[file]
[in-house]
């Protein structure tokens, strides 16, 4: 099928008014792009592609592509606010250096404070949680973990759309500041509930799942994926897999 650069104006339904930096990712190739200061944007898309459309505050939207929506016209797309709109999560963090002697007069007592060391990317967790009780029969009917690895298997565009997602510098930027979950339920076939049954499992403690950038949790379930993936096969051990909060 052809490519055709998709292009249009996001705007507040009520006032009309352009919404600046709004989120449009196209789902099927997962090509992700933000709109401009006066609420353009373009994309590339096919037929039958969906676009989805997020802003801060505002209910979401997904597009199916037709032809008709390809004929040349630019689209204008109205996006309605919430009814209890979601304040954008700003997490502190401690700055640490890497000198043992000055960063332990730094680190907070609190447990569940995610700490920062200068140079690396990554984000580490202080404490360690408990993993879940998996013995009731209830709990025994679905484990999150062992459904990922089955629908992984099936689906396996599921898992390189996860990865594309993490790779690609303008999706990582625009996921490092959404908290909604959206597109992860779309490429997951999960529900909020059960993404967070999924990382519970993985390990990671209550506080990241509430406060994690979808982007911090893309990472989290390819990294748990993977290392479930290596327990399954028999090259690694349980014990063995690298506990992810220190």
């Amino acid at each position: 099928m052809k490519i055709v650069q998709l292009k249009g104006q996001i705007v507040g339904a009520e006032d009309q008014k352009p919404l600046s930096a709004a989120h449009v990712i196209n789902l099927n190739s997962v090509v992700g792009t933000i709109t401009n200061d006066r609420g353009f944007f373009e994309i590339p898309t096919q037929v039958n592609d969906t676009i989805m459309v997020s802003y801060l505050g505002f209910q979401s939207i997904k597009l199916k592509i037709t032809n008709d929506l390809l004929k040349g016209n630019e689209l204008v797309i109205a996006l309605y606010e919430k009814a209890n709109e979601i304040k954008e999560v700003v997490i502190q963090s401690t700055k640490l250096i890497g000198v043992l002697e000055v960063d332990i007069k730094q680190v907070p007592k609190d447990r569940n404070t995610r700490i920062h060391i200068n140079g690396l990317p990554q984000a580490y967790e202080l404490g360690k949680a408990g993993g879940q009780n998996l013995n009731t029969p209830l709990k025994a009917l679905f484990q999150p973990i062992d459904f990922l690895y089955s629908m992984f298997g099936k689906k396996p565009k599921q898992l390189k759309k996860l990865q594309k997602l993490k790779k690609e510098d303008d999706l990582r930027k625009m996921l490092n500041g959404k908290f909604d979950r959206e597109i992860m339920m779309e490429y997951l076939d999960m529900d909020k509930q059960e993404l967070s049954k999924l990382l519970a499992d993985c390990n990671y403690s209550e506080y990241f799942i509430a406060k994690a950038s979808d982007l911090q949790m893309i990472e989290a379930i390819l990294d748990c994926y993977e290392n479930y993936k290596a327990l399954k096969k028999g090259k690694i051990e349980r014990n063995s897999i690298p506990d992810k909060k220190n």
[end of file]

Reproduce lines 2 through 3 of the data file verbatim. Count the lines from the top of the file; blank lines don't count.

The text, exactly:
């Protein structure tokens, strides 16, 4: 099928008014792009592609592509606010250096404070949680973990759309500041509930799942994926897999 650069104006339904930096990712190739200061944007898309459309505050939207929506016209797309709109999560963090002697007069007592060391990317967790009780029969009917690895298997565009997602510098930027979950339920076939049954499992403690950038949790379930993936096969051990909060 052809490519055709998709292009249009996001705007507040009520006032009309352009919404600046709004989120449009196209789902099927997962090509992700933000709109401009006066609420353009373009994309590339096919037929039958969906676009989805997020802003801060505002209910979401997904597009199916037709032809008709390809004929040349630019689209204008109205996006309605919430009814209890979601304040954008700003997490502190401690700055640490890497000198043992000055960063332990730094680190907070609190447990569940995610700490920062200068140079690396990554984000580490202080404490360690408990993993879940998996013995009731209830709990025994679905484990999150062992459904990922089955629908992984099936689906396996599921898992390189996860990865594309993490790779690609303008999706990582625009996921490092959404908290909604959206597109992860779309490429997951999960529900909020059960993404967070999924990382519970993985390990990671209550506080990241509430406060994690979808982007911090893309990472989290390819990294748990993977290392479930290596327990399954028999090259690694349980014990063995690298506990992810220190």
């Amino acid at each position: 099928m052809k490519i055709v650069q998709l292009k249009g104006q996001i705007v507040g339904a009520e006032d009309q008014k352009p919404l600046s930096a709004a989120h449009v990712i196209n789902l099927n190739s997962v090509v992700g792009t933000i709109t401009n200061d006066r609420g353009f944007f373009e994309i590339p898309t096919q037929v039958n592609d969906t676009i989805m459309v997020s802003y801060l505050g505002f209910q979401s939207i997904k597009l199916k592509i037709t032809n008709d929506l390809l004929k040349g016209n630019e689209l204008v797309i109205a996006l309605y606010e919430k009814a209890n709109e979601i304040k954008e999560v700003v997490i502190q963090s401690t700055k640490l250096i890497g000198v043992l002697e000055v960063d332990i007069k730094q680190v907070p007592k609190d447990r569940n404070t995610r700490i920062h060391i200068n140079g690396l990317p990554q984000a580490y967790e202080l404490g360690k949680a408990g993993g879940q009780n998996l013995n009731t029969p209830l709990k025994a009917l679905f484990q999150p973990i062992d459904f990922l690895y089955s629908m992984f298997g099936k689906k396996p565009k599921q898992l390189k759309k996860l990865q594309k997602l993490k790779k690609e510098d303008d999706l990582r930027k625009m996921l490092n500041g959404k908290f909604d979950r959206e597109i992860m339920m779309e490429y997951l076939d999960m529900d909020k509930q059960e993404l967070s049954k999924l990382l519970a499992d993985c390990n990671y403690s209550e506080y990241f799942i509430a406060k994690a950038s979808d982007l911090q949790m893309i990472e989290a379930i390819l990294d748990c994926y993977e290392n479930y993936k290596a327990l399954k096969k028999g090259k690694i051990e349980r014990n063995s897999i690298p506990d992810k909060k220190n």